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Russia: Putin On First 100 Days

Russian Prime Minister Vladimir Putin addressed the State Duma yesterday in an address marking his first 100 days in his post -- a period dominated by his conduct of the new war in Chechnya. But rather than dwelling on the North Caucasus, Putin largely focused on the state of the Russian economy. RFE/RL Moscow correspondent Sophie Lambroschini reports that coming just three weeks ahead of parliamentary elections, the speech had a pre-electoral ring.

Moscow, 24 November 1999 (RFE/RL) - There was a clear message the Russian prime minister was attempting to deliver in his speech to the State Duma, much of which was shown on nationwide television. The message was: Vladimir Putin knows how to run a war -- and also an economy.

Putin's speech marked his first 100 days in office, and he reported to the Duma on the achievements of the Russian economy and the government's goals. According to Putin, economic trends have never been so heartening as now. Putin implied that the present government's record was the best since President Boris Yeltsin came to power.

"We all know there are some positive changes in the economic and financial sectors. They started soon after the 1998 August crisis. For the first time since the beginning of reforms, this trend has been holding out for 14 months."

To defend his case, Putin listed several positive indicators. He pointed out that inflation is at 31.5 percent, while economists had forecast 60 percent. He also said that the production levels of Russian companies have increased significantly, not only in export sectors but also in those sectors that rely on domestic demand. He said that by making imported goods too expensive, last year's ruble devaluation gave a decisive boost to consumption of domestically produced goods.

Putin admitted that the rise of world oil prices has also boosted the economy by securing extra state revenue from oil exports.

Western economists have also noted the positive effect of these factors on the Russian economy.

But Putin gave himself and the two previous governments credit for implementing a "sensible and consistent" economic policy.

Duma Deputy Oleg Morozov told RFE/RL that Putin's assessment of the Russian economy has a pre-electoral ring. And it coincides with Putin's announcement of his choice for the December parliamentary elections. Putin said he will vote for Unity, an electoral bloc headed by Emergency Situations Minister Sergei Shoigu. The bloc was created only in September and is said to be the Kremlin's desperate last attempt to achieve some leverage in the elections.

Image-maker Igor Bunin said two weeks ago that, in his words, "The Kremlin's idea is that some of Putin's popularity may rub off on Unity and get it into the Duma as the new party of power." Putin's statement comes as the first official support for a contender in the parliamentary elections.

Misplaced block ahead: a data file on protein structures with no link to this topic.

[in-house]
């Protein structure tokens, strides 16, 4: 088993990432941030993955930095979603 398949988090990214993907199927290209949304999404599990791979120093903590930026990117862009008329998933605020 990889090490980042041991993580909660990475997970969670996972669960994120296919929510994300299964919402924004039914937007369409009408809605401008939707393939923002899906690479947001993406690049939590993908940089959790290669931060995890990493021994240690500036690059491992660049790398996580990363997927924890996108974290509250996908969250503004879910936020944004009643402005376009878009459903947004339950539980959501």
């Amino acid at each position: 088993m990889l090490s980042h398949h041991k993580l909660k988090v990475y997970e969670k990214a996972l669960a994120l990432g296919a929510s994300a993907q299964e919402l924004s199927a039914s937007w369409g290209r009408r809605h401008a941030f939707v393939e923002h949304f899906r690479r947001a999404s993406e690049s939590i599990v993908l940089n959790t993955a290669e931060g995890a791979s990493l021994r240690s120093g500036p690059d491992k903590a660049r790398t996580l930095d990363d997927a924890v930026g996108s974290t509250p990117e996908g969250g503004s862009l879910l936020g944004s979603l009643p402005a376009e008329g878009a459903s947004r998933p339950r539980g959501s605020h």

While offering an optimistic assessment of the economy, Putin also provided a list of the problems that the government has not yet managed to solve.

"The government is not inclined to overplay the positive trends. We are careful, while being optimistic. Because we realize that so far we haven't managed [to find a way] of solidifying [the trends] and making them last for the long term. Let me tell you what these problems are. There is no deep movement in investment, nonpayment is still widespread, as well as the use of barter and other non-monetary means of payment."

Putin said capital flight and insufficient restructuring of the banking sector are also among Russia's woes.

While saying he would continue reforms, Putin agreed that the past months have shown that the state must retain a role as a regulator in the economy and cannot just, in his words, "dump problems on the labor collectives." He said that the government must adopt a long-term strategy instead of improvising solutions to problems as they appear.

"We need a long-term development strategy for the next 10 to 15 years. It should spell out how we choose to continue reforms. It should also give a clear perspective of the goals and limits wanted by the majority of people. There is still no such strategy in the country and that has a negative effect on the situation, on the work of the government. For the past 10 years it spent a significant part of its time closing holes and extinguishing fires, also social ones. [If we] go on in this manner, we will just be running in place"

These statements come as Putin faces still isolated but growing criticism that his focus on the situation in Chechnya is coming at the expense of due attention to other issues. Putin's focus in the speech on key economic issues may have been a response to these critics.